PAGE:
Miracle at St. Anna begins with a “random” act of violence with no apparent motive in New York City on December 19, 1983. That’s the first mystery. The second mystery begins when a priceless, lachrymose artifact is found in the perpetrator’s closet. An intrepid and zealous reporter, Tim Boyle (Joseph Gordon Levitt) goes to see the accused murder, Corporal Hector Negron (Laz Alonso) and through the course of the interview, the most substantial aspect of Miracle at St. Anna begins. That portion of the film is during World War II in Tuscany, Italy in 1944. Negron is part of a Buffalo Soldiers unit, the 92 Infantry Division. Almost from the outset of the 92’s march toward a river the higher ups don’t think they’ll be able to cross, director Spike Lee lays down the reality of black soldiers fighting for a country that would in a heartbeat oppress them and deny them their civil liberties. These truths are not delivered haphazardly as were the acts of violence during the riots in the third act of Gangs of New York. In Miracle at St. Anna, they are broadcast by a seductive, German-accented voice owned by an equally seductive German woman who most-likely has never seen an actual black person in her entire life.
The three other main characters in Miracle at St. Anna, 2nd Staff Sergeant Aubrey Stamps (Derek Luke), Sergeant Bishop Cummings (Michael Ealy) and Private First Class Sam Train (Omar Benson), along Negron, soon find themselves across the river in enemy territory. Here they encounter a small Italian boy, Angelo Torancelli (Malteo Sciabordi), who seems to be suffering from dementia. Angelo is predisposed to talking to an imaginary friend named Arturo (Leonardo Borzonaca) in front of everyone. When the five of them end up at an Appennine village at the base of a mountain referred to by locals as The Sleeping Man, they encounter a myriad of Italians, people that bare no racial prejudice to them once-so-ever.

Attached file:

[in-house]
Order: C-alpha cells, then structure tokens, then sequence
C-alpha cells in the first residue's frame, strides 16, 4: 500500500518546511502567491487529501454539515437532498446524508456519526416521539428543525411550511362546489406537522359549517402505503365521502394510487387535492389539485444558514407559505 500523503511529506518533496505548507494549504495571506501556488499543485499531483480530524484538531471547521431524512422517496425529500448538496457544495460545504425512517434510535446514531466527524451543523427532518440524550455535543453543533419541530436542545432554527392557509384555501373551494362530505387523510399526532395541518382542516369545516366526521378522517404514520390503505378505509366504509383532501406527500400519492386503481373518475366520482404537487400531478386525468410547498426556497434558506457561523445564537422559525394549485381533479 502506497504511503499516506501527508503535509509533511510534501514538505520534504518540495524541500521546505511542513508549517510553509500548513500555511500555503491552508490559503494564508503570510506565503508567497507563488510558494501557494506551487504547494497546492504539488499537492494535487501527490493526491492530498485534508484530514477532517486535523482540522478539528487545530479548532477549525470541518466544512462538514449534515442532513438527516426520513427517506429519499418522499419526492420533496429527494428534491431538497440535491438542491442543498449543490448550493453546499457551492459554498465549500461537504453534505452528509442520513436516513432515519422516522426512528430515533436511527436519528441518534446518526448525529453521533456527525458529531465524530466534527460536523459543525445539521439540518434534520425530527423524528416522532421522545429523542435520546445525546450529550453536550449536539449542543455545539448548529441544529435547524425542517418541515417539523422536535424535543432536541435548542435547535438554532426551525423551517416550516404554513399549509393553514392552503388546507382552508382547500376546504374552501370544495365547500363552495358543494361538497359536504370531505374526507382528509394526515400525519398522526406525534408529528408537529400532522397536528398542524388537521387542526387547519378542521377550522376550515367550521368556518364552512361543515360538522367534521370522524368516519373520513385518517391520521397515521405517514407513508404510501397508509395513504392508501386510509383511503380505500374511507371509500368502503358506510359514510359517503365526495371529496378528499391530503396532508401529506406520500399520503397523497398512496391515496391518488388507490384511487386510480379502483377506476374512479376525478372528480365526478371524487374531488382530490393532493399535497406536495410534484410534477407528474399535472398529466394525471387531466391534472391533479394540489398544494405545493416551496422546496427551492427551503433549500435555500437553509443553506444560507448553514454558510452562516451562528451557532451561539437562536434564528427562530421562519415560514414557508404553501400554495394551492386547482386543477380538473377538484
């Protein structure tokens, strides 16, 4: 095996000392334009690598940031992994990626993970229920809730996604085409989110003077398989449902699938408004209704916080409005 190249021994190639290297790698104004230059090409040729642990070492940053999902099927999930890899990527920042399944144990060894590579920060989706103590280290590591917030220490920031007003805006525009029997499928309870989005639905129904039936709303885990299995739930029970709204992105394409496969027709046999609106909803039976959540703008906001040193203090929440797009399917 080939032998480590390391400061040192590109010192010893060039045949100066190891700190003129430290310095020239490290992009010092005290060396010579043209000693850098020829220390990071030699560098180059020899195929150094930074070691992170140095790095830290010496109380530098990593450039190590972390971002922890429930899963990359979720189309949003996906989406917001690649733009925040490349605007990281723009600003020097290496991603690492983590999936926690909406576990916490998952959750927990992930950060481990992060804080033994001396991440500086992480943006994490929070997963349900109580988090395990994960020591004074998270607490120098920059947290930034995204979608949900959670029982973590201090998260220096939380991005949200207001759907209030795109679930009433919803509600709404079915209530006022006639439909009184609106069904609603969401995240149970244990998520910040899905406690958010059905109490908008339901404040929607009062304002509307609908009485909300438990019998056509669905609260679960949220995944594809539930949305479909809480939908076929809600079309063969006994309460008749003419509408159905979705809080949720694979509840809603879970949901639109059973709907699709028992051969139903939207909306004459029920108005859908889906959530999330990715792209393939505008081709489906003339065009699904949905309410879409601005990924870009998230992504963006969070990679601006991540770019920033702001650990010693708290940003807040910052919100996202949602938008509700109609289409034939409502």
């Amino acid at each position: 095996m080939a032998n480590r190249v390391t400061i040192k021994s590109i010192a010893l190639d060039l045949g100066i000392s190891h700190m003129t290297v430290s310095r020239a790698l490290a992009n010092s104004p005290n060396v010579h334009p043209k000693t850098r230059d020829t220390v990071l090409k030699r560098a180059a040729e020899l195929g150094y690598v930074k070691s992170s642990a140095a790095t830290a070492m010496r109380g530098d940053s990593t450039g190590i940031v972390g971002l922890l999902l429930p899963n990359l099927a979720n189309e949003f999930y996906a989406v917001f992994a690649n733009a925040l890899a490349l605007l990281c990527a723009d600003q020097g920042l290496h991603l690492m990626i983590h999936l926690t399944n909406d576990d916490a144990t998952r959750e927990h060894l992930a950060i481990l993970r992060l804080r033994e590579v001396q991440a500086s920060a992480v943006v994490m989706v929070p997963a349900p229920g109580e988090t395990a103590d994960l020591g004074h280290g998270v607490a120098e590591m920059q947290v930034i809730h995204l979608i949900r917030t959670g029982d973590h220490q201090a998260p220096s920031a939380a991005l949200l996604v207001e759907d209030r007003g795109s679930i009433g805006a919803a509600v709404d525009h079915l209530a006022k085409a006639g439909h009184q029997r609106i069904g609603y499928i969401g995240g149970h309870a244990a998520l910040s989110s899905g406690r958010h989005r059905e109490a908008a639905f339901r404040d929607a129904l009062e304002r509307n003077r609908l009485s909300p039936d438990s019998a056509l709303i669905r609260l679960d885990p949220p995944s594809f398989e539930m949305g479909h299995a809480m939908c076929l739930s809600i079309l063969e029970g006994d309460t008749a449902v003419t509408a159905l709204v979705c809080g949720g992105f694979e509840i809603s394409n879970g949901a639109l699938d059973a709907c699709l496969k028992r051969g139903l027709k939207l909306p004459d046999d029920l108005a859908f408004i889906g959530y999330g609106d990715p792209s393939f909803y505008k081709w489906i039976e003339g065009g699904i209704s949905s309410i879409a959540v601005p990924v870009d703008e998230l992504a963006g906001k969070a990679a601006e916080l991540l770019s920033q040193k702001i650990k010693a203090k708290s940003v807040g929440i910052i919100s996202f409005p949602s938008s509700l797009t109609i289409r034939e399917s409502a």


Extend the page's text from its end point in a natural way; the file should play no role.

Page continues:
Miracle at St. Anna, as the name implies, is abundant with religious themes and when the band of five reach the village, they become more and more prevalent. Once in relative safety, the soldiers’ personalities begin coming out, especially those of Bishop and more notably Train, who is the most religiously garrulous person in the film. The surprise background of the four soldiers belongs to Bishop. Most viewers would never guess Bishop’s previous occupation before the war by his behavior in the village. It’s almost equal to Captain John H. Miller (Tom Hanks)’s revelation in Saving Private Ryan. All throughout Miracle at St. Anna there are character establishing moments like this, flash backs, friends made, bonds strengthened and betrayals. This helps when the film hits instances of slow drama.
While in the village, the aforementioned two mysteries in Miracle at St. Anna slowly begin to unravel with the introduction of new plot elements, one of which beginning a Partisan rebel leader, Peppi “The Great Butterfly” Brotta (Pierfrancesco Favino), his men and a German prisoner.
Spike Lee’s Miracle at St. Anna, based on The Miracle of Sant’Anna by James MacBride, is not a flawless work of cinema but the substance of its mysteries and its other details are more than enough to hold the viewers’ interest. Not only does Miracle at St. Anna bring to the attention of the pop culture generation the atrocity that happened at Sant’Anna di Stazzema on August 12, 1944 during World War II, where 560 people died (116 of them children), it also provides an opportunity to see the heroism of black soldiers during that war, an important footnote rarely given so much screen time.